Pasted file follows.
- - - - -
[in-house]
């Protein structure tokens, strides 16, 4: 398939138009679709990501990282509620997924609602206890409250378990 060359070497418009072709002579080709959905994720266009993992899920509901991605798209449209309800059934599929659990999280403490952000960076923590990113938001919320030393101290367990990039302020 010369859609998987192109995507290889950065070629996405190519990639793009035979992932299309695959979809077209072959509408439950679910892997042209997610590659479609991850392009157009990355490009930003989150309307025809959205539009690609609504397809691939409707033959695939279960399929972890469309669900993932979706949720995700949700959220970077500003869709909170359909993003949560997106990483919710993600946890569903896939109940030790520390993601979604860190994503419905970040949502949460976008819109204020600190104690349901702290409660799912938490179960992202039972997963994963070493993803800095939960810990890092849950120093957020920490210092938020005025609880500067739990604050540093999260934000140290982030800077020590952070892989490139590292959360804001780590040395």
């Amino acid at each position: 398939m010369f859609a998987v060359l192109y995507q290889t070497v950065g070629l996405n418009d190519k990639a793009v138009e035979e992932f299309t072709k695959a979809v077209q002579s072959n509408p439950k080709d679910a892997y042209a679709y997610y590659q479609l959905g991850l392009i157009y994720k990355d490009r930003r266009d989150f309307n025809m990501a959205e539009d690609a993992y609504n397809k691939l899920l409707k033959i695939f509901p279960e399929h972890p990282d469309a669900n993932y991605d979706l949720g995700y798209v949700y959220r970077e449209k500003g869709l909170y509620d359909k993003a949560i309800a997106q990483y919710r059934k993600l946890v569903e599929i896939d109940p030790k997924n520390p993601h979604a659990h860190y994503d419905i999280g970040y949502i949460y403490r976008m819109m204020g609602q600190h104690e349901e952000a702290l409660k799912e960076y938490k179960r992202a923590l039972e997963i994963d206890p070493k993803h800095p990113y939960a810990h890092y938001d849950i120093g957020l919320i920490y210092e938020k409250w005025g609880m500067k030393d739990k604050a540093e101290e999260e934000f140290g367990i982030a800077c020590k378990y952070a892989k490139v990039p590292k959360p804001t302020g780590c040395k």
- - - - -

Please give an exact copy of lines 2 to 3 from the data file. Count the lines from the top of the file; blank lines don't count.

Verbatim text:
């Protein structure tokens, strides 16, 4: 398939138009679709990501990282509620997924609602206890409250378990 060359070497418009072709002579080709959905994720266009993992899920509901991605798209449209309800059934599929659990999280403490952000960076923590990113938001919320030393101290367990990039302020 010369859609998987192109995507290889950065070629996405190519990639793009035979992932299309695959979809077209072959509408439950679910892997042209997610590659479609991850392009157009990355490009930003989150309307025809959205539009690609609504397809691939409707033959695939279960399929972890469309669900993932979706949720995700949700959220970077500003869709909170359909993003949560997106990483919710993600946890569903896939109940030790520390993601979604860190994503419905970040949502949460976008819109204020600190104690349901702290409660799912938490179960992202039972997963994963070493993803800095939960810990890092849950120093957020920490210092938020005025609880500067739990604050540093999260934000140290982030800077020590952070892989490139590292959360804001780590040395």
């Amino acid at each position: 398939m010369f859609a998987v060359l192109y995507q290889t070497v950065g070629l996405n418009d190519k990639a793009v138009e035979e992932f299309t072709k695959a979809v077209q002579s072959n509408p439950k080709d679910a892997y042209a679709y997610y590659q479609l959905g991850l392009i157009y994720k990355d490009r930003r266009d989150f309307n025809m990501a959205e539009d690609a993992y609504n397809k691939l899920l409707k033959i695939f509901p279960e399929h972890p990282d469309a669900n993932y991605d979706l949720g995700y798209v949700y959220r970077e449209k500003g869709l909170y509620d359909k993003a949560i309800a997106q990483y919710r059934k993600l946890v569903e599929i896939d109940p030790k997924n520390p993601h979604a659990h860190y994503d419905i999280g970040y949502i949460y403490r976008m819109m204020g609602q600190h104690e349901e952000a702290l409660k799912e960076y938490k179960r992202a923590l039972e997963i994963d206890p070493k993803h800095p990113y939960a810990h890092y938001d849950i120093g957020l919320i920490y210092e938020k409250w005025g609880m500067k030393d739990k604050a540093e101290e999260e934000f140290g367990i982030a800077c020590k378990y952070a892989k490139v990039p590292k959360p804001t302020g780590c040395k």